KUALA LUMPUR, Oct 6 (Bernama) -- Unlike many countries which favour
only skilled migrants and put up many barriers for unskilled workers,
it is a different picture in Malaysia.
The Malaysian Government allows unskilled and semi-skilled migrants to work in the country, most of whom are in the construction, plantation and service sectors, as well as domestic care, said United Nations (UN) Resident Coordinator for Malaysia Kamal Malhotra.
"Economic migration can be a win-win proposition and is fairly evident in the Malaysian case.
"For example, it is very clear that a lot of Malaysian women cannot be part of the workforce unless they had domestic care from domestic helpers from the Philippines or Indonesia," said Malhotra.
He was speaking to reporters after the launch of the United Nations Development Programme (UNDP) Human Development Report 2009 (HDR) by Minister in the Prime Minister's Department Tan Sri Nor Mohamed Yakcop here Tuesday.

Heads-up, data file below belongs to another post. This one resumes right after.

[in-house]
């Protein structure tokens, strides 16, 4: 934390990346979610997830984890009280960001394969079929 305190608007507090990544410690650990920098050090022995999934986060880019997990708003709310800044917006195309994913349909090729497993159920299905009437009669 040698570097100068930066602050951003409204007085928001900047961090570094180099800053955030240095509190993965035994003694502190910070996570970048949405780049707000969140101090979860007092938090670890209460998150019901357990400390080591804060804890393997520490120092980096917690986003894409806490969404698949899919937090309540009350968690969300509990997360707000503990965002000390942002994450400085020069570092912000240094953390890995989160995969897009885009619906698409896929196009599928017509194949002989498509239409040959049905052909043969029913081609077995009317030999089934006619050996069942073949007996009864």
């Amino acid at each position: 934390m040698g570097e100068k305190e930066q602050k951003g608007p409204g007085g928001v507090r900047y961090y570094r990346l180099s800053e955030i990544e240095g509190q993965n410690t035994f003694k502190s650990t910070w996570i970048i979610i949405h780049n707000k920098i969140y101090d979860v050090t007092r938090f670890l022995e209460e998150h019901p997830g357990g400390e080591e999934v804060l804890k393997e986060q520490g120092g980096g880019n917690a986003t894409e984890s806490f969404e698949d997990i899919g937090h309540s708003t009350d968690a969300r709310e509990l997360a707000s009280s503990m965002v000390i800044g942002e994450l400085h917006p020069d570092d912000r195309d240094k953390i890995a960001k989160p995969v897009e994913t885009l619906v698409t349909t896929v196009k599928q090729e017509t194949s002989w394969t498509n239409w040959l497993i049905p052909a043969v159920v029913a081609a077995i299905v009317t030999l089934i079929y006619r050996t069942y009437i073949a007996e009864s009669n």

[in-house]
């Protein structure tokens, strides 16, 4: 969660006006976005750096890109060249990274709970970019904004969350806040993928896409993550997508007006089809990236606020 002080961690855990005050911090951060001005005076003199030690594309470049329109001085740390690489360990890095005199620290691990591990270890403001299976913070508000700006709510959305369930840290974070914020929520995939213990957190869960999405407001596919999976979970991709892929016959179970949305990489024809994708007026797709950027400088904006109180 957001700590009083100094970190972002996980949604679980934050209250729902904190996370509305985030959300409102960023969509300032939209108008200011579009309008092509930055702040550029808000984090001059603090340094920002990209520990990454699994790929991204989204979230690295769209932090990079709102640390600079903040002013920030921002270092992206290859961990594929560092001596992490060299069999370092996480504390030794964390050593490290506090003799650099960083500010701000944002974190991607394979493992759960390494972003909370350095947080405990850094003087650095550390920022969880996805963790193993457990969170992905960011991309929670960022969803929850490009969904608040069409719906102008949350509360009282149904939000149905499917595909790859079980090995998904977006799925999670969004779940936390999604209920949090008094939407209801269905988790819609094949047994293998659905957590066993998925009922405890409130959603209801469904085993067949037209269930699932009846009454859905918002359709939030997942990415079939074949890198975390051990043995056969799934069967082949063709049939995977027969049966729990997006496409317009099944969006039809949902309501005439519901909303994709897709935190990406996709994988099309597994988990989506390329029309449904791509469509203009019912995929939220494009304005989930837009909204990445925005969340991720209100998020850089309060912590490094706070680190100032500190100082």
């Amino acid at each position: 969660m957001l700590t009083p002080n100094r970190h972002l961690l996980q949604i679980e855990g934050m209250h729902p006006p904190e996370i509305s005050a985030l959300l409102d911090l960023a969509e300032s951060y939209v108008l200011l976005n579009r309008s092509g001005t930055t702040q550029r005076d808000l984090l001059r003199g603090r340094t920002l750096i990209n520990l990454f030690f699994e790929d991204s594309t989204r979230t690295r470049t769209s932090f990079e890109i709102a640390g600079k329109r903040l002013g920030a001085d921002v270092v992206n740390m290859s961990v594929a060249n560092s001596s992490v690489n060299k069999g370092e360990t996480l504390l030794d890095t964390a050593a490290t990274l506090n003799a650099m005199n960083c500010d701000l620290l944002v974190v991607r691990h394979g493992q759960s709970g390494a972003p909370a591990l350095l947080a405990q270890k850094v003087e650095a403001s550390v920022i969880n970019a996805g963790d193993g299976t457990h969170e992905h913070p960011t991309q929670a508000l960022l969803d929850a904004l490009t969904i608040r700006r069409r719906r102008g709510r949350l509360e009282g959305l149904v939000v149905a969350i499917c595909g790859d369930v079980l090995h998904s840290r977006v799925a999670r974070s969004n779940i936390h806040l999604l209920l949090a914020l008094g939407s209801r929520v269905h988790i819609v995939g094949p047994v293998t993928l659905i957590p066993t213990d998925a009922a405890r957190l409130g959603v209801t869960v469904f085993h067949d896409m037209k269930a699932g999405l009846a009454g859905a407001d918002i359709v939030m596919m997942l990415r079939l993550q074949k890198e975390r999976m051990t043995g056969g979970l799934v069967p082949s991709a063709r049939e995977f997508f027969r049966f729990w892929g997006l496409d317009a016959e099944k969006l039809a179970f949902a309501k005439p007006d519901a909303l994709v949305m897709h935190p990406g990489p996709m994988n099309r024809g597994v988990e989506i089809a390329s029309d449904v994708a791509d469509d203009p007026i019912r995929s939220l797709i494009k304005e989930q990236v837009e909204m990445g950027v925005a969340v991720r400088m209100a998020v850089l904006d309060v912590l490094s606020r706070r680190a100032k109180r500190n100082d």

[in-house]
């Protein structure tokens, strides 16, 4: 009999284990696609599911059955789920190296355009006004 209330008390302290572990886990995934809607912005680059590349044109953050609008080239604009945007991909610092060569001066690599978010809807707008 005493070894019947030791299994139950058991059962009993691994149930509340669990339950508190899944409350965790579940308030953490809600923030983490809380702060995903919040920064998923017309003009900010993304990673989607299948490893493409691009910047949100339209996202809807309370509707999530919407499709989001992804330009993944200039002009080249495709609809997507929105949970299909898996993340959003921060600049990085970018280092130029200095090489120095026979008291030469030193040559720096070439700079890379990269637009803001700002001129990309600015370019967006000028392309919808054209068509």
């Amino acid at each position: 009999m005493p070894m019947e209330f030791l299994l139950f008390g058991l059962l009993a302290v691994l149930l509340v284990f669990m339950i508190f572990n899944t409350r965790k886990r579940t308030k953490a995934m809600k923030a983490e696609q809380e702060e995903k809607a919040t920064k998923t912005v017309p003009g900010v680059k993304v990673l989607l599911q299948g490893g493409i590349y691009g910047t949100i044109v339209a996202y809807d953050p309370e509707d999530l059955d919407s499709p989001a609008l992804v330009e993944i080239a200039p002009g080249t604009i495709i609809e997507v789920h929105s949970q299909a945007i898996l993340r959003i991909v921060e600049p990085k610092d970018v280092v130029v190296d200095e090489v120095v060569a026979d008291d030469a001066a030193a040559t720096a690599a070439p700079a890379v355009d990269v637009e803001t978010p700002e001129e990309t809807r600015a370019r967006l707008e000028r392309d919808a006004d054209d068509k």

At the end of last year, Malhotra said the Malaysian labour force was almost 12 million, which included about 2.1 million legal migrants from Bangladesh, Indonesia and other Asian countries.
Malhotra said that apart from the support provided for development, the positive impacts these migrants had, resonated far beyond Malaysia's borders, adding that their remittances to their respective countries raised the quality of life for their families.
Meanwhile, according to the UNDP's 2009 HDR report, more gains from migration could be gained if migration policy was built into national development policy, allowing both high and low-skilled workers to complement the local workforce, in line with Malaysia's plan of transition to a high income economy by 2020.
Due to its economic prosperity and rapid economic growth over many decades, the report cites Malaysia as a major destination country for poorer citizens of neighbouring countries.
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